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The economic system provides just enough interaction to keep the competition on their toes without blowing them up completely. As you complete deliveries you need to make important peripheral decisions on how you upgrade your truck. More space? More guns? Nukes? Turbos? Armor? The action selection (which provides the darling little momentum movement mechanism) is not overwhelming by focusing on “micro-actions” which provide a limited amount of smaller actions to take. It limits AP and keeps the game flowing at a quicker pace without allowing players horde one action and build an engine. The game makes you move and keeps you moving. It is practically a race to the end from the moment you begin. This emphasis on quick decisions, movement, and a focus on completing three contracts to win rather than some sort of totaling (money, points, etc.) makes the Euro feel so much more trashy and fast paced and I love it. The pacing is perfect. No engines to build. No dominant strategy to develop. Just you, your rig, and some assholes temporarily in your way.

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Quick aside: I love the terrain tiles. The modular game board with the intermixed terrain hex-tiles and the square location tiles come together nicely. I’m not sure why *this* is the one thing I find so oddly satisfying but I do. When prototypes and images began to leak out during the development of WEDS, it really stuck with me. Theme aside, I wanted to see how that terrain setup would work. The game trays are also one of the shinier bits in the game. WEDS has something like 600+ bits included and the trays are *mandatory*. In fact, they should now raise the bar for all large strategy games. If I’m dropping $80 on a bulky beast I want these trays included to ease set-up, teaching, and storage. Everything is game trays forever. Thanks, Pandasaurus!

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With so many objectives included in the game, plus the double-sided terrain hexes and the variable location set-up, *plus* the focus on customization and variable player bonuses, WEDS has the potential for lots of variability. Additionally, it includes a campaign narrative arc that is played over 10 sessions plus randomly generated single session scenarios which taps into the immersive narrative popular with storytelling games like Tales of the Arabian Nights; legacy games; and euro/storytelling hybrids such as Above and Below and Near and Far. I am not sure how successful WEDS is in the tricky world of immersive narrative play as I haven’t attempted any of these variants yet but I certainly appreciate their existence and would like to snuggle up with three other people and test them out.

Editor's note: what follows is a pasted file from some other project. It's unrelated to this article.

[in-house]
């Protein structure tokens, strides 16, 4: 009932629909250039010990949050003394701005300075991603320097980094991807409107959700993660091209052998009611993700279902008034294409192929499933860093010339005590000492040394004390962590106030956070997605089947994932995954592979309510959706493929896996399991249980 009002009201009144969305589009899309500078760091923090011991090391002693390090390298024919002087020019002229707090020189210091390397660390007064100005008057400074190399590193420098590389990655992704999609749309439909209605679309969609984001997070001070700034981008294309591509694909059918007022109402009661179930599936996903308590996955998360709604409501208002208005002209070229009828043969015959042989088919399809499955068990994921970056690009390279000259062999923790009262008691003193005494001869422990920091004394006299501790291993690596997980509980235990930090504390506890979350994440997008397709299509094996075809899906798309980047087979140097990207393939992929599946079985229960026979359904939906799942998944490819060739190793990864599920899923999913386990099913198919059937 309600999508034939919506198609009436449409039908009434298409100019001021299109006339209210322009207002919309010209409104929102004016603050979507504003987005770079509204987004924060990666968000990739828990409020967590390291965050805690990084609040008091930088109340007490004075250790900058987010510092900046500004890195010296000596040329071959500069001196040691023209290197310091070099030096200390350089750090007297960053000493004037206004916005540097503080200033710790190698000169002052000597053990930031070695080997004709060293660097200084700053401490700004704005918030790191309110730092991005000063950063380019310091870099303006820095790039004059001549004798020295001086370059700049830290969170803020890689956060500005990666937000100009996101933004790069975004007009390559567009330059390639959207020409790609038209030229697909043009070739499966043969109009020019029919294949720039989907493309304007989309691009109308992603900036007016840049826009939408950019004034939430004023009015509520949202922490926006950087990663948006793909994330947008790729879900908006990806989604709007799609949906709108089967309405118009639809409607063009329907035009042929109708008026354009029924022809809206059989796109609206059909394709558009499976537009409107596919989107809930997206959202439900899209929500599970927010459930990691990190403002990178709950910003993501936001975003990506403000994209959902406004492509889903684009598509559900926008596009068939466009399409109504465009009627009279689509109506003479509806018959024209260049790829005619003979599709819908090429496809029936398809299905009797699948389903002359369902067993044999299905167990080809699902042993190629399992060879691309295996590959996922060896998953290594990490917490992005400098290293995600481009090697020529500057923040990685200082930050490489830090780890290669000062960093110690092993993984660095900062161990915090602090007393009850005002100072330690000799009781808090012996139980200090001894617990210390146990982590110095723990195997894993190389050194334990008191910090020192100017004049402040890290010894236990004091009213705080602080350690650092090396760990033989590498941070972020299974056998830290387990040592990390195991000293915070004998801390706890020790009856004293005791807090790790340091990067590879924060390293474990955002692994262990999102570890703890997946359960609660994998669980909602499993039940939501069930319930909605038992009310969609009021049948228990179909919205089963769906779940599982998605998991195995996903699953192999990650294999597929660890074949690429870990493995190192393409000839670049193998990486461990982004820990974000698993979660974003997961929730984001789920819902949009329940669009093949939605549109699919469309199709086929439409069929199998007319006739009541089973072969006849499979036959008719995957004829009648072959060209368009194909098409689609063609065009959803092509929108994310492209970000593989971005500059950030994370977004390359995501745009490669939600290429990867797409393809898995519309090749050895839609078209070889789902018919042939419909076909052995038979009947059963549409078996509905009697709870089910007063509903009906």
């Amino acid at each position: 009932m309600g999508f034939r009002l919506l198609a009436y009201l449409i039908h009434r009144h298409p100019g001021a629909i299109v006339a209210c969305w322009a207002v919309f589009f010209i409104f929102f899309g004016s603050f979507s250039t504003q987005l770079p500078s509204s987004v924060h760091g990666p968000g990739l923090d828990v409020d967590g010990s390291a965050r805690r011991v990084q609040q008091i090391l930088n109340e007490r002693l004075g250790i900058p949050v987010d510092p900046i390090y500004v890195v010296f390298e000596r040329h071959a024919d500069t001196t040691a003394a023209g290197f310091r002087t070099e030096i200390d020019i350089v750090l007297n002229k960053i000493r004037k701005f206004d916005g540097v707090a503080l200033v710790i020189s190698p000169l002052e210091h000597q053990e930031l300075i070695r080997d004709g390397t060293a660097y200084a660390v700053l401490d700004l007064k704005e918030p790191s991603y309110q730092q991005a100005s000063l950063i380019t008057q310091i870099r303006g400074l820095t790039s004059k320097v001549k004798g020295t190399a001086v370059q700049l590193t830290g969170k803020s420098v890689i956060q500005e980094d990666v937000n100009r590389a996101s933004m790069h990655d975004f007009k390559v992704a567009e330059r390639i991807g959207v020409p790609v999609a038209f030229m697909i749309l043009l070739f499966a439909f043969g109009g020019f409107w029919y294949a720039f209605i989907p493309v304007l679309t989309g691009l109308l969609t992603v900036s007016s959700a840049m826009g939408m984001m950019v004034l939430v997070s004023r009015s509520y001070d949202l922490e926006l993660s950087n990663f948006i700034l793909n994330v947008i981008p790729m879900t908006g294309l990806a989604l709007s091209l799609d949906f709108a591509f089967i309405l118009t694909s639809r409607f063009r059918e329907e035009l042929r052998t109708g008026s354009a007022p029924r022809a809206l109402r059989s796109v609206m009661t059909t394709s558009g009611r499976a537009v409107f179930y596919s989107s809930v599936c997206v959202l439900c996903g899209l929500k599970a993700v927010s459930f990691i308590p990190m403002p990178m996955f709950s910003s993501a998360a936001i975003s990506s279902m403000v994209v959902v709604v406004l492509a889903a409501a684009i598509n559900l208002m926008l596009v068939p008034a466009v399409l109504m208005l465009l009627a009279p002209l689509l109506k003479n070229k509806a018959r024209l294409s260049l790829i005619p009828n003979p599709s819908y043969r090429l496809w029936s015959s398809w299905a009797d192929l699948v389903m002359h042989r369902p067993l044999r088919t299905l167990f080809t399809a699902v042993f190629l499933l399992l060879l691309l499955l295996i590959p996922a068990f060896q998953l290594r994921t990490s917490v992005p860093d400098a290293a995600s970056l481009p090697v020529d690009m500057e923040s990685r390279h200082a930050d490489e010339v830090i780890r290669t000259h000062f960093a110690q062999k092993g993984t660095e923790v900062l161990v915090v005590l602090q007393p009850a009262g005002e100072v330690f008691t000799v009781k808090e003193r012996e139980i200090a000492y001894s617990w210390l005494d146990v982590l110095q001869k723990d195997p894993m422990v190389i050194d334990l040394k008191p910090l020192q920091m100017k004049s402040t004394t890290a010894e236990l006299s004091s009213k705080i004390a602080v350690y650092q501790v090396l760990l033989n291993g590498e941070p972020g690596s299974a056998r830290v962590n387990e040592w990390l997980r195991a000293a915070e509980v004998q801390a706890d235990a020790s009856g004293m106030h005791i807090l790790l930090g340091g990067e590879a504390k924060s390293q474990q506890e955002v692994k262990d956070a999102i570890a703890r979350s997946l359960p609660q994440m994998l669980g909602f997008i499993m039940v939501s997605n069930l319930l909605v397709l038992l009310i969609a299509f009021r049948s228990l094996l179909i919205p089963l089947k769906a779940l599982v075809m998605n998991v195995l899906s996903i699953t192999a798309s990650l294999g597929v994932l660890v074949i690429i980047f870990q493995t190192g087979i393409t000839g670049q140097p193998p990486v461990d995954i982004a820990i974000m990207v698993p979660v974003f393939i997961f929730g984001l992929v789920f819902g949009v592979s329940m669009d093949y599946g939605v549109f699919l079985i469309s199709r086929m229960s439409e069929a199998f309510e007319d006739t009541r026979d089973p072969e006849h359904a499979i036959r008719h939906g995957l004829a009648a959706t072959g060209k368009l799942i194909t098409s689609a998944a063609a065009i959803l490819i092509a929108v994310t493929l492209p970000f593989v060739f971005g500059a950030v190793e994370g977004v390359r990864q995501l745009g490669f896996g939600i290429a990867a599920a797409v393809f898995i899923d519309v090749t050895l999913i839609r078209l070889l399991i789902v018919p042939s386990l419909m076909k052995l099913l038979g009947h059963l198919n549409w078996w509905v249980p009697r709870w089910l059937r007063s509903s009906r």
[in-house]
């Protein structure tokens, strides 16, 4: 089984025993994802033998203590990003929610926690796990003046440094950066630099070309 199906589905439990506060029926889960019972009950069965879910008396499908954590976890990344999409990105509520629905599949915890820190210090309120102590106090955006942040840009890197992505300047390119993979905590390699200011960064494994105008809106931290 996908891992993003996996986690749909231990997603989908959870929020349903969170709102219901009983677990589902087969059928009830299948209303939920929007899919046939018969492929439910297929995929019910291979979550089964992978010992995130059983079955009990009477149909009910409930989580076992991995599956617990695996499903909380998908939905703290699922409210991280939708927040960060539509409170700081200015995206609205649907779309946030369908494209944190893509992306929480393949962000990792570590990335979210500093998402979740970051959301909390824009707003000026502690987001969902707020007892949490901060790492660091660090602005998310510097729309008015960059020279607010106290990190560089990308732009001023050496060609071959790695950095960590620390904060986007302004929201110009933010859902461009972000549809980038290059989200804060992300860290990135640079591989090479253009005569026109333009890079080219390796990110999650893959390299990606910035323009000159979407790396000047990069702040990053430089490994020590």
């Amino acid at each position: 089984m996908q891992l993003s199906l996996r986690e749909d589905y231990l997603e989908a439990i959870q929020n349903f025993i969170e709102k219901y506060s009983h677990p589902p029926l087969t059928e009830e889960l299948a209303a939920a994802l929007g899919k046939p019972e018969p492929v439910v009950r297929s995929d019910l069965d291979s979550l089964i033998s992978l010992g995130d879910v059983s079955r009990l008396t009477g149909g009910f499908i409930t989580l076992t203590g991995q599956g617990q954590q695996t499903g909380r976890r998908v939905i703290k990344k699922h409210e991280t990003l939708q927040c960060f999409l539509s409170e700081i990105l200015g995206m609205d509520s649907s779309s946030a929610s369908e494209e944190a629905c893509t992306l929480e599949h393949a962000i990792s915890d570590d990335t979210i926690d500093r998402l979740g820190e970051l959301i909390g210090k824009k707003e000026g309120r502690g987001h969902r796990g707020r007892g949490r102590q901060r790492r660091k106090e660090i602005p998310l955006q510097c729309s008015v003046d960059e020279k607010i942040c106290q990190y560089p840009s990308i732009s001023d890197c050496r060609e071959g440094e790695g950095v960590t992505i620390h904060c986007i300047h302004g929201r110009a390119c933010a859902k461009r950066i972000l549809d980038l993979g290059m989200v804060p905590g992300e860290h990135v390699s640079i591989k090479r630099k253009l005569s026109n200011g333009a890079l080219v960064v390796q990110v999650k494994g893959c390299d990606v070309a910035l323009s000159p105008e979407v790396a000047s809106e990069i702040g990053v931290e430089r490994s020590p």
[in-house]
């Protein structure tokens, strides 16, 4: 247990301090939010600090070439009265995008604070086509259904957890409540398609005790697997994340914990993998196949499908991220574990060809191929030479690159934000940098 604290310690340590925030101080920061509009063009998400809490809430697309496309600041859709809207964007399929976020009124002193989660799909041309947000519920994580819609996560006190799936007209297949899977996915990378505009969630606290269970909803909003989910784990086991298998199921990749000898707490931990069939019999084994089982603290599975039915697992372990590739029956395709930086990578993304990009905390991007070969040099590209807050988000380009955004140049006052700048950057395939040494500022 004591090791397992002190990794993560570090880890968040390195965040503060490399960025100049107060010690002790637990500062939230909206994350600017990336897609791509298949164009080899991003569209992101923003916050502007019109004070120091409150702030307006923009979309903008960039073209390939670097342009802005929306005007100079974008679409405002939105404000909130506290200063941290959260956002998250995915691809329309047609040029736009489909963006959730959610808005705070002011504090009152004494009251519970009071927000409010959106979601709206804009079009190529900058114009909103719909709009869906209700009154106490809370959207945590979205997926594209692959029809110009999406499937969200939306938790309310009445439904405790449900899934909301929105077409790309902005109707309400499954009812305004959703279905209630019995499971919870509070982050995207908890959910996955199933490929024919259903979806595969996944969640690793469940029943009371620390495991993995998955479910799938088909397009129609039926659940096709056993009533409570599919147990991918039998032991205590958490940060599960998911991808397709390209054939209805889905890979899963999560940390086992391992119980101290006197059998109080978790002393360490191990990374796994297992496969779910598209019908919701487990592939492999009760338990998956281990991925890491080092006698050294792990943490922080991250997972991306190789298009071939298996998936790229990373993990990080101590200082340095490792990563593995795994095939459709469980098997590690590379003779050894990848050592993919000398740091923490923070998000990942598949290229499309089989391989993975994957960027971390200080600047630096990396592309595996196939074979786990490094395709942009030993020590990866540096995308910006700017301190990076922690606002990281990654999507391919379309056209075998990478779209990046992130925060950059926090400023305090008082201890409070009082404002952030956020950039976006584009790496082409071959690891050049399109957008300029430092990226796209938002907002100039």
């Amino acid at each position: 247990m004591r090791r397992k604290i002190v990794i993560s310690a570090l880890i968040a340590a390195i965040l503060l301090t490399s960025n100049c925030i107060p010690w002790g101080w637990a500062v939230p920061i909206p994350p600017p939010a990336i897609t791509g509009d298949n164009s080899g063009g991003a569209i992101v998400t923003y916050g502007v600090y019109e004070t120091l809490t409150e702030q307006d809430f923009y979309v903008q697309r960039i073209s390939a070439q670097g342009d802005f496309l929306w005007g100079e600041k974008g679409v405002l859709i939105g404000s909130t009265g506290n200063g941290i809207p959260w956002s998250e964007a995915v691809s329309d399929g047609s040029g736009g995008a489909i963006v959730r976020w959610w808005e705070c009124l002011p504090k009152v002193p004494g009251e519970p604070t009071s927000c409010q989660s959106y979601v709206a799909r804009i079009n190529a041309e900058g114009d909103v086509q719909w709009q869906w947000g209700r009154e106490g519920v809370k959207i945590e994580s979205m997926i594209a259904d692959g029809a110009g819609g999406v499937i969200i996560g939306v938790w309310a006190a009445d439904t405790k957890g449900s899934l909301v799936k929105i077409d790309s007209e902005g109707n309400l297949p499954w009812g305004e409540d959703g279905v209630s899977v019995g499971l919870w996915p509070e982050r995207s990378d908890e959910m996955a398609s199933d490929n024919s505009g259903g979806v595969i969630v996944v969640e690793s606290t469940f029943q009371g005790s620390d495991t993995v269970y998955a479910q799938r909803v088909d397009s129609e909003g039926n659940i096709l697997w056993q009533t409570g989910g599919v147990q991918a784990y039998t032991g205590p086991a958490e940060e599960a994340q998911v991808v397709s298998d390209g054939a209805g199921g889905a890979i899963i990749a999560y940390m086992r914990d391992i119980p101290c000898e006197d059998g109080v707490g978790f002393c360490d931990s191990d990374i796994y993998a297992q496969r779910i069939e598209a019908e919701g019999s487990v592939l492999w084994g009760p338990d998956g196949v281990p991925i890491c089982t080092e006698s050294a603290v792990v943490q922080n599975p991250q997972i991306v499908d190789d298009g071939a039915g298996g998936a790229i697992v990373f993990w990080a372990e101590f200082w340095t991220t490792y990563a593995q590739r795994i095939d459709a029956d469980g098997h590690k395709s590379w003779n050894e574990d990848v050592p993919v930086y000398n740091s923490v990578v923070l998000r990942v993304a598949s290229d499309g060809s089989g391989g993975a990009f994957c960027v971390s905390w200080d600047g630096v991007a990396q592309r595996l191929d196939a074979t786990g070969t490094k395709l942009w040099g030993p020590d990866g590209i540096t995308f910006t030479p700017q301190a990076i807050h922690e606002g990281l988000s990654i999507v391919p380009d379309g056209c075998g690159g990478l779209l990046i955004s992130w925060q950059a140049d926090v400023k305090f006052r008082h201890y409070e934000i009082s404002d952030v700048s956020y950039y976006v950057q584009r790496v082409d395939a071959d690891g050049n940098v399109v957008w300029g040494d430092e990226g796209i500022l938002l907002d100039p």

Bottom Line:

“Wasteland Express Delivery Service is big, beautiful, daunting, and sexy af with a straightforward gameplay core and bursting at the seams with mechanical chrome. It is a game where players race to the end while throwing obstacles at each other to be the first to complete a variable set of contracts. The artwork and design is evocative of the theme and setting and the presentation courtesy of Pandasaurus is next to flawless (I’m practically salivating  for Dinosaur Island now). WEDS won’t make it into a circulating collection due to the size and amount of components but it will be the center piece of your game-night. Your rig may be cobbled together but Wasteland Express Delivery Service is smooth as silk. Witness me! 

 

 

One comment

  1. Thanks for your thoughts, John. I have been lusting after WEDS since I saw it announced (I am a sucker for excellent art, fancy components, and glitz. Must be part cat). Theme is not in my wheelhouse, and we have just a few pick up and deliver games, both of which we like fine enough. I can see this working well with my gaming crowd, as they can handle customization and would enjoy the theme.

    Like